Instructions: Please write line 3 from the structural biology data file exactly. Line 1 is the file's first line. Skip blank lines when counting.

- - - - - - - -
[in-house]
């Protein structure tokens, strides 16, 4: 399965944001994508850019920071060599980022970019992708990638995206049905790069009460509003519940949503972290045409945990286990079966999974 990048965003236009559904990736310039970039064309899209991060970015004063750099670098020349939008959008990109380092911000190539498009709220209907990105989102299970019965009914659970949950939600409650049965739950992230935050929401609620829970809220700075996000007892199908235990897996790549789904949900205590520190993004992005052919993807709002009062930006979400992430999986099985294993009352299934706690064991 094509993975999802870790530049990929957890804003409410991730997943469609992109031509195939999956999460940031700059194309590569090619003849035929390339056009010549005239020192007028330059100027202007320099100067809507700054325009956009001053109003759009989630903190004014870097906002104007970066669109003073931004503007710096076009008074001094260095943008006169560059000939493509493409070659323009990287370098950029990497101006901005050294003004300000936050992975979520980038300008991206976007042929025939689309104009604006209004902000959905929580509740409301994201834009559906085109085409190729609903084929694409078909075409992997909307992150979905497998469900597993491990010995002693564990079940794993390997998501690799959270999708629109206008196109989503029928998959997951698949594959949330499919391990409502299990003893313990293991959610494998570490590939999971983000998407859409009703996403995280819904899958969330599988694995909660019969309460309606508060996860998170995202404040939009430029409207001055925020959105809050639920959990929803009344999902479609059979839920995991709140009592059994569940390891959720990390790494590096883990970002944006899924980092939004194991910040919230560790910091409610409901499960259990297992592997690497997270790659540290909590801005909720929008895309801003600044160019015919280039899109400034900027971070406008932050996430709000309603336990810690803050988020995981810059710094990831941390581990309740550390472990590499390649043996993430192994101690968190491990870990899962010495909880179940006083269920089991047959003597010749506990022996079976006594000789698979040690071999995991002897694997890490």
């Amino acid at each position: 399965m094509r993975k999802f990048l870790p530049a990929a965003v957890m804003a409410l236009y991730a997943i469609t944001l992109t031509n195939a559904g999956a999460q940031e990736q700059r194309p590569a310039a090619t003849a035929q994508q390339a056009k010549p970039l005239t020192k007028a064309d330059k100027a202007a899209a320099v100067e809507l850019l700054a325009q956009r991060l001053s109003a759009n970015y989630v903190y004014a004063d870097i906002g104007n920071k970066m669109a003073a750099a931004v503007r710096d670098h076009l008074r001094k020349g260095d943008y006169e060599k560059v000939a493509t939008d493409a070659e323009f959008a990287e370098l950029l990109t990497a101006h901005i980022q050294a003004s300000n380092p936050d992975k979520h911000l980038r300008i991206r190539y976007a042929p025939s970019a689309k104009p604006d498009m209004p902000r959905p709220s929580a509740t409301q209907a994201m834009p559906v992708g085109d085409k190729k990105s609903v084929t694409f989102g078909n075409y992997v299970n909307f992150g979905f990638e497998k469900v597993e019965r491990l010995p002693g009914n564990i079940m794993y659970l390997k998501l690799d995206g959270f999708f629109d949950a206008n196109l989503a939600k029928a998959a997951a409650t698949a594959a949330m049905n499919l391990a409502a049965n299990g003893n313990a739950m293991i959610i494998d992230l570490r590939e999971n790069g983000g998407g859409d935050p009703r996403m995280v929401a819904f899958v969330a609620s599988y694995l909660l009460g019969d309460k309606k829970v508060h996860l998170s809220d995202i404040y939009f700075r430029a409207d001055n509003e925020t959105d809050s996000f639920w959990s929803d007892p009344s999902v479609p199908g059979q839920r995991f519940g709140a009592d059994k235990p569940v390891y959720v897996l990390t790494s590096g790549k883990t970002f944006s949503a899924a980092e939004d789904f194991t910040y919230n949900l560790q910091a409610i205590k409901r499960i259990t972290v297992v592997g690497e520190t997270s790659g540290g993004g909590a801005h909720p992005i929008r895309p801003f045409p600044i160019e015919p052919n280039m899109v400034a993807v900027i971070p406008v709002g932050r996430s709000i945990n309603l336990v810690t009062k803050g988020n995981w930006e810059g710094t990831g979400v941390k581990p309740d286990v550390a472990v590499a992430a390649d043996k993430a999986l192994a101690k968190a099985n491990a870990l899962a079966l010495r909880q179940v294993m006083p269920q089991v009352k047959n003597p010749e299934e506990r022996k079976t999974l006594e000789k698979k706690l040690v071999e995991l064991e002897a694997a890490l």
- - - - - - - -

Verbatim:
């Amino acid at each position: 399965m094509r993975k999802f990048l870790p530049a990929a965003v957890m804003a409410l236009y991730a997943i469609t944001l992109t031509n195939a559904g999956a999460q940031e990736q700059r194309p590569a310039a090619t003849a035929q994508q390339a056009k010549p970039l005239t020192k007028a064309d330059k100027a202007a899209a320099v100067e809507l850019l700054a325009q956009r991060l001053s109003a759009n970015y989630v903190y004014a004063d870097i906002g104007n920071k970066m669109a003073a750099a931004v503007r710096d670098h076009l008074r001094k020349g260095d943008y006169e060599k560059v000939a493509t939008d493409a070659e323009f959008a990287e370098l950029l990109t990497a101006h901005i980022q050294a003004s300000n380092p936050d992975k979520h911000l980038r300008i991206r190539y976007a042929p025939s970019a689309k104009p604006d498009m209004p902000r959905p709220s929580a509740t409301q209907a994201m834009p559906v992708g085109d085409k190729k990105s609903v084929t694409f989102g078909n075409y992997v299970n909307f992150g979905f990638e497998k469900v597993e019965r491990l010995p002693g009914n564990i079940m794993y659970l390997k998501l690799d995206g959270f999708f629109d949950a206008n196109l989503a939600k029928a998959a997951a409650t698949a594959a949330m049905n499919l391990a409502a049965n299990g003893n313990a739950m293991i959610i494998d992230l570490r590939e999971n790069g983000g998407g859409d935050p009703r996403m995280v929401a819904f899958v969330a609620s599988y694995l909660l009460g019969d309460k309606k829970v508060h996860l998170s809220d995202i404040y939009f700075r430029a409207d001055n509003e925020t959105d809050s996000f639920w959990s929803d007892p009344s999902v479609p199908g059979q839920r995991f519940g709140a009592d059994k235990p569940v390891y959720v897996l990390t790494s590096g790549k883990t970002f944006s949503a899924a980092e939004d789904f194991t910040y919230n949900l560790q910091a409610i205590k409901r499960i259990t972290v297992v592997g690497e520190t997270s790659g540290g993004g909590a801005h909720p992005i929008r895309p801003f045409p600044i160019e015919p052919n280039m899109v400034a993807v900027i971070p406008v709002g932050r996430s709000i945990n309603l336990v810690t009062k803050g988020n995981w930006e810059g710094t990831g979400v941390k581990p309740d286990v550390a472990v590499a992430a390649d043996k993430a999986l192994a101690k968190a099985n491990a870990l899962a079966l010495r909880q179940v294993m006083p269920q089991v009352k047959n003597p010749e299934e506990r022996k079976t999974l006594e000789k698979k706690l040690v071999e995991l064991e002897a694997a890490l």